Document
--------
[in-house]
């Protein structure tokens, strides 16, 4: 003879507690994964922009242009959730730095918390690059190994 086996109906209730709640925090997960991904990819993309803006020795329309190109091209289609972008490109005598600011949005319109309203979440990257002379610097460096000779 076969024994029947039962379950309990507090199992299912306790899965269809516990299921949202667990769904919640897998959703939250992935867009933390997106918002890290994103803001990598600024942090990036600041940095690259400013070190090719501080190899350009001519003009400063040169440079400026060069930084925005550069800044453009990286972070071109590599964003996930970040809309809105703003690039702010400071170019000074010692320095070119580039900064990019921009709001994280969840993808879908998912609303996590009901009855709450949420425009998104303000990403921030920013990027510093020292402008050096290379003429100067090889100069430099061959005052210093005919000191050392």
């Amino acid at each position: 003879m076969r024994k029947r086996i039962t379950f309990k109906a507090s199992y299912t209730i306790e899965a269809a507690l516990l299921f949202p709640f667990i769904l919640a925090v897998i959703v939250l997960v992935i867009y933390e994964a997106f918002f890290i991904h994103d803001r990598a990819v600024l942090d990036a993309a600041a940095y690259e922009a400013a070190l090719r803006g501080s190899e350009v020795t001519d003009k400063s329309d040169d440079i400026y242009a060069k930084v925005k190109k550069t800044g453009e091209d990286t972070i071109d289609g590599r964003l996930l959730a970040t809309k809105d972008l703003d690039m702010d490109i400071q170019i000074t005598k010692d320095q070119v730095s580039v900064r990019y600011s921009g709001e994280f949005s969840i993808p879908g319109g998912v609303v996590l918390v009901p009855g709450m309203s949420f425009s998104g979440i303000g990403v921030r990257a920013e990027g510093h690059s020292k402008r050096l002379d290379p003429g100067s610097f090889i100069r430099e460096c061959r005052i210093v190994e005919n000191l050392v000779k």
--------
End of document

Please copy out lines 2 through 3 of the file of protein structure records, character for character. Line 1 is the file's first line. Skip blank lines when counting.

């Protein structure tokens, strides 16, 4: 003879507690994964922009242009959730730095918390690059190994 086996109906209730709640925090997960991904990819993309803006020795329309190109091209289609972008490109005598600011949005319109309203979440990257002379610097460096000779 076969024994029947039962379950309990507090199992299912306790899965269809516990299921949202667990769904919640897998959703939250992935867009933390997106918002890290994103803001990598600024942090990036600041940095690259400013070190090719501080190899350009001519003009400063040169440079400026060069930084925005550069800044453009990286972070071109590599964003996930970040809309809105703003690039702010400071170019000074010692320095070119580039900064990019921009709001994280969840993808879908998912609303996590009901009855709450949420425009998104303000990403921030920013990027510093020292402008050096290379003429100067090889100069430099061959005052210093005919000191050392």
């Amino acid at each position: 003879m076969r024994k029947r086996i039962t379950f309990k109906a507090s199992y299912t209730i306790e899965a269809a507690l516990l299921f949202p709640f667990i769904l919640a925090v897998i959703v939250l997960v992935i867009y933390e994964a997106f918002f890290i991904h994103d803001r990598a990819v600024l942090d990036a993309a600041a940095y690259e922009a400013a070190l090719r803006g501080s190899e350009v020795t001519d003009k400063s329309d040169d440079i400026y242009a060069k930084v925005k190109k550069t800044g453009e091209d990286t972070i071109d289609g590599r964003l996930l959730a970040t809309k809105d972008l703003d690039m702010d490109i400071q170019i000074t005598k010692d320095q070119v730095s580039v900064r990019y600011s921009g709001e994280f949005s969840i993808p879908g319109g998912v609303v996590l918390v009901p009855g709450m309203s949420f425009s998104g979440i303000g990403v921030r990257a920013e990027g510093h690059s020292k402008r050096l002379d290379p003429g100067s610097f090889i100069r430099e460096c061959r005052i210093v190994e005919n000191l050392v000779k």